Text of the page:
The Hillhouse

The Journey of a Mother and Son

Day Away July 28, 2013

Had occasion to visit a new friend in a neighboring community yesterday. It was about an hour’s drive west, and I was excited to visit the town, as I’d known about it all my life but had never been there. Gloversville, NY, was once upon a time the very seat of America’s glove-making industry. Sorry – no historical pics of the town or its industry here. In fact just snapped a very few, but just enough to remind myself that I got out for a day and went someplace new…

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Now this lifts my heart – a good, old-fashioned music store, very much in the style of my beloved Village Music School ‘back home’ in Deerfield, Illinois. Saw four old-timers on the porch and just had to stop by and say hi. The future of joints like this seems a little iffy in our culture of big box music stores. But ya never know. There’s just no substitute for a place like this.

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Such sweetie pies! The men of Dad’s Music Shop invited Elihu and me to come and join em on a Saturday night jam. Our skills are rather primitive (at least mine are on the accordion) yet  I do think we might be able to keep up on a tune or two. It’s on the ‘to try’ list for sure…

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And look, I found myself a mid-century home in town! Hmm, gets me thinking…

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And an old filling station. A 1930s building, a 1950s light fixture. Awesome.

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But here’s the real Mecca. WATER. Plus mountains. Crazy silly awesome stuff of dreams. Man do I miss a lake…. The Great Sacandaga Lake is a river basin that was flooded in the late 1920s. While not truly a ‘natural’ lake, it is nonetheless a very beautiful place, with wide open vistas framed by the Southern Adirondack Mountains. Love driving over the bridge – it almost feels like I’m flying….

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Keeping my eyes on the road, I took a chance that these pics would come out…

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The end of the long bridge ride. The rest of the trip home was made up a steeply graded mountain and over miles and miles of dirt and gravel road. My ears clicked as the altitude changed and a cool mist covered the road in places. I imagine the folks two hundred years ago first carving these roads out of the forest – and I give up trying to even understand what that must have been like. I may still use the archaic flip phone (is it old enough yet to be ironic or cute?) but nonetheless I am a modern woman. While I may engage in some minor farm activity each day, truly, there is no ‘pioneer’ in me. Not sure how well I woulda fared in 1830.

I am eternally grateful for the physical infrastructure all around us, and in awe of its construction and design. All I gotta do is drive and take in the scenery.  Which makes for a very low-key, pleasant day away.

 

Fiddling Around March 17, 2013

It’s been a fine weekend here at the Hillhouse. On Friday we enjoyed a visit from the girl twins with whom Elihu had grown so close months ago. Their moving away this past fall broke Elihu’s heart (see the post “Heartsick” from November 2012) and being able to spend an afternoon with them gave my son joy as he hadn’t known in a good long while. The following day we were still coasting on that great feeling, and we celebrated with a bountiful breakfast of fruit-filled crepes, oh-so-good bacon, and deviled eggs. Elihu requested the deviled eggs, and in that we have no shortage of eggs around here, and no one to justify it to, I made a good dozen of em. (Strangely, my Atkins diet even allowed me to enjoy some, albeit in moderation). We were both enormously contented and sated after our decadent brunch. So I began the clean-up with a happy and light heart, as Elihu retired to the living room and began to play his violin.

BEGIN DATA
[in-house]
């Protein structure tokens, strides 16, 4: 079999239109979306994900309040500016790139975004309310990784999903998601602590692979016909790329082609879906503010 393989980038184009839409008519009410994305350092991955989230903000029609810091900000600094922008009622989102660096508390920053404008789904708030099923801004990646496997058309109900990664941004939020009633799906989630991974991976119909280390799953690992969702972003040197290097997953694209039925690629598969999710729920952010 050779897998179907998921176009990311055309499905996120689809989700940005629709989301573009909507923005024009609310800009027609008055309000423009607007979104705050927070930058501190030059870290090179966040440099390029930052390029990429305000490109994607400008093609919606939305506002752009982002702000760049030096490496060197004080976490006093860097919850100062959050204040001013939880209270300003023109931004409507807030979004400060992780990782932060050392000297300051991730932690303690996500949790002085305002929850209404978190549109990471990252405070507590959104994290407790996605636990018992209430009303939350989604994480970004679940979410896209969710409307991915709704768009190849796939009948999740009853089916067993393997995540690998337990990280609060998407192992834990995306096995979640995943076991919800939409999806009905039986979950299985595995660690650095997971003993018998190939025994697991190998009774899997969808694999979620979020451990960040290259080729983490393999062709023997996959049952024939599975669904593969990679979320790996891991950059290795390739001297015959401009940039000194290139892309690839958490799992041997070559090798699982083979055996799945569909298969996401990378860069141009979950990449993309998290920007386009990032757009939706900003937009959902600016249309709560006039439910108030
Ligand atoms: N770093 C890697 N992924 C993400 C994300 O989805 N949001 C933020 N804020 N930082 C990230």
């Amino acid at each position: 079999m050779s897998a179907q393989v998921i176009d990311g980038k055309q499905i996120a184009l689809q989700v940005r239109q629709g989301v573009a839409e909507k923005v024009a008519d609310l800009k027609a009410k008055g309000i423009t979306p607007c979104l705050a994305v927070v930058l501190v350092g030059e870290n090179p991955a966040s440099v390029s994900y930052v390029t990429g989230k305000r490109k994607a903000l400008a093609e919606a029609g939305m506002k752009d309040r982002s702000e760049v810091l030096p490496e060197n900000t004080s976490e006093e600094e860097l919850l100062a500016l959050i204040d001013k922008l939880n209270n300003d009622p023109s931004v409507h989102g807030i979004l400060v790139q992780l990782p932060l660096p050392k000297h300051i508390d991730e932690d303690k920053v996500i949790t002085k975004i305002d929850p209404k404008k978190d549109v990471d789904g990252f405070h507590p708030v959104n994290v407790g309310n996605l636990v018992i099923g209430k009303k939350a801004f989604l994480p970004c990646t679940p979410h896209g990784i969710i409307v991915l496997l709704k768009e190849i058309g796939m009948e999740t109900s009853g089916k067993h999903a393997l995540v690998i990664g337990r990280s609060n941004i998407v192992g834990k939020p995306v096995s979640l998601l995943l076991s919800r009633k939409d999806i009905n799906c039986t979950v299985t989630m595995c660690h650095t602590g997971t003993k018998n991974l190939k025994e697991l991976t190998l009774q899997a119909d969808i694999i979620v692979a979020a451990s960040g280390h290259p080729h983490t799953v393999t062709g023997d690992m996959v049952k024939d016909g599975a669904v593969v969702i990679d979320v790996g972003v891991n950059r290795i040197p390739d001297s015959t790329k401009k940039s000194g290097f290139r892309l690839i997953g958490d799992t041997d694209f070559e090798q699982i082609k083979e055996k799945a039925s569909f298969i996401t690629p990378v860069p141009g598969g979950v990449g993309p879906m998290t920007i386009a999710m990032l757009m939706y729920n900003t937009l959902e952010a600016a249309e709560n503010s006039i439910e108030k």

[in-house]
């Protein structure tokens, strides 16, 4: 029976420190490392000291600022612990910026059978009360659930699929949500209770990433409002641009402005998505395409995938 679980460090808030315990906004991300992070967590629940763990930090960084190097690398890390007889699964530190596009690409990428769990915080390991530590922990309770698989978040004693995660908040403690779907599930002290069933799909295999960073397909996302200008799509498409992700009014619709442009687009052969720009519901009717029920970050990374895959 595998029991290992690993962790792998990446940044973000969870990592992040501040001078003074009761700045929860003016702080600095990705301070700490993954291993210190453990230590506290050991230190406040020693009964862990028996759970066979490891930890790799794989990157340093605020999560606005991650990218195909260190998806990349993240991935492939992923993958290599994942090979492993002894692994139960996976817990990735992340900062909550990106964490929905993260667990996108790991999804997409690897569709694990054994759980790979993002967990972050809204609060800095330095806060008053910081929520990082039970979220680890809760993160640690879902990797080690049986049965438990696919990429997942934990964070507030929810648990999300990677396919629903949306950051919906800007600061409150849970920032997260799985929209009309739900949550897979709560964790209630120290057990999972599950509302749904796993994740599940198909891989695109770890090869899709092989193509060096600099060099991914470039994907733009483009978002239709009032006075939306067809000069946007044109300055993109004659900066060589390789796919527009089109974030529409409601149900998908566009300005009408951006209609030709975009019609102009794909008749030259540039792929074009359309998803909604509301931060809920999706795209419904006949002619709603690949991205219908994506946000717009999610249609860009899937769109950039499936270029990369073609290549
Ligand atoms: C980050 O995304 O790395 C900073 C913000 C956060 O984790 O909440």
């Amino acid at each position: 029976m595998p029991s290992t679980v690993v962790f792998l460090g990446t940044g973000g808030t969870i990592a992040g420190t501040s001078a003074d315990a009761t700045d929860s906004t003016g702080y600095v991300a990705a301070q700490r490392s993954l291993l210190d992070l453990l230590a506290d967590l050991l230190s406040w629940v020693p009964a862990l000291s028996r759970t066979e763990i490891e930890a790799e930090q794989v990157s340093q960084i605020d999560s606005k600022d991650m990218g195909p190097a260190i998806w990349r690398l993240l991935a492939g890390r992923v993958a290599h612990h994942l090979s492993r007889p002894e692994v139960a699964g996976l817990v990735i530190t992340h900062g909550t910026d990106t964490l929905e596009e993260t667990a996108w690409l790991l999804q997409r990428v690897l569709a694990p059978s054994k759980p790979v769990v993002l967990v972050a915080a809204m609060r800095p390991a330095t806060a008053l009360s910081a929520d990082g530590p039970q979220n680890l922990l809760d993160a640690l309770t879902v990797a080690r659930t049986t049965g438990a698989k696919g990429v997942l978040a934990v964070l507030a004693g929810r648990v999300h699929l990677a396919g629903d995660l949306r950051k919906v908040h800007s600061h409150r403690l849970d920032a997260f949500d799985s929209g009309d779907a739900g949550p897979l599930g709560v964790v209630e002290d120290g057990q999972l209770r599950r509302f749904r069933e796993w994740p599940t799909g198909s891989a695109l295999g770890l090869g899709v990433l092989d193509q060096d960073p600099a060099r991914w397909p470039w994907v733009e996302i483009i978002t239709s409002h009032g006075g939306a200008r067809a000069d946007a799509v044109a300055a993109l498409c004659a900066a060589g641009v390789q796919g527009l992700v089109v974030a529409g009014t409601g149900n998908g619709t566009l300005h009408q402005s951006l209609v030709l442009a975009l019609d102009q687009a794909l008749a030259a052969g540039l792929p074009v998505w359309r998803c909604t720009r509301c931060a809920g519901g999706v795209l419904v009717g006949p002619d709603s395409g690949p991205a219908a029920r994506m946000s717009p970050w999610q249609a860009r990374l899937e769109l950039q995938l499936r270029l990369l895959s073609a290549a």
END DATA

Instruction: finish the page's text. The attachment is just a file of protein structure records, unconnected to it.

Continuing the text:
Usually, Elihu will choose to play his recorder when he’s in the mood for something aside from the piano or the drums. And he’s actually gotten quite good at it; he can play chromatically as well as play a handful of different scales. He began to learn the chromatic stuff in an effort to duplicate a blues scale. It was a good motivation; now he’s off and running. He hasn’t played the violin so much lately, so this is nice. I hear him go through his modest beginner’s repertoire; just a bit beyond Twinkle Twinkle, he’s off into the territory of Cripple Creek and Old Joe Clark. (I smile to myself as I recall my brief stint with banjo lessons years ago. I remember learning the iconic Boil Them Cabbage Down – as taught by the equally iconic Bob Gand at the Village Music Store in Deerfield, Illinois). What a sweet time this is, I think to myself. I know my son is growing up, but I also know he’s still a young boy. Sometimes he’s so smart, insightful and articulate that it’s often a bit difficult to realize that he is still so young. But he is still little. Still not ten. Still believes… And while the world is becoming more real to him each day, there is still some magic present in his experience which only belongs to the very young. He’s not quite there, but change is underway. This too will be a memory before long. I try to focus on this moment. I breathe in, I pause, I try to suspend time as best I can…

As I stood at the sink, my hands in the warm, soapy water, I looked out over the lovely pastoral view outside my window. I listened to Elihu making up sweet little variations on his violin, and I sank as deeply into the moment as I could. We were two happy people with nothing much to do, except just to be… A perfect day just to fiddle around.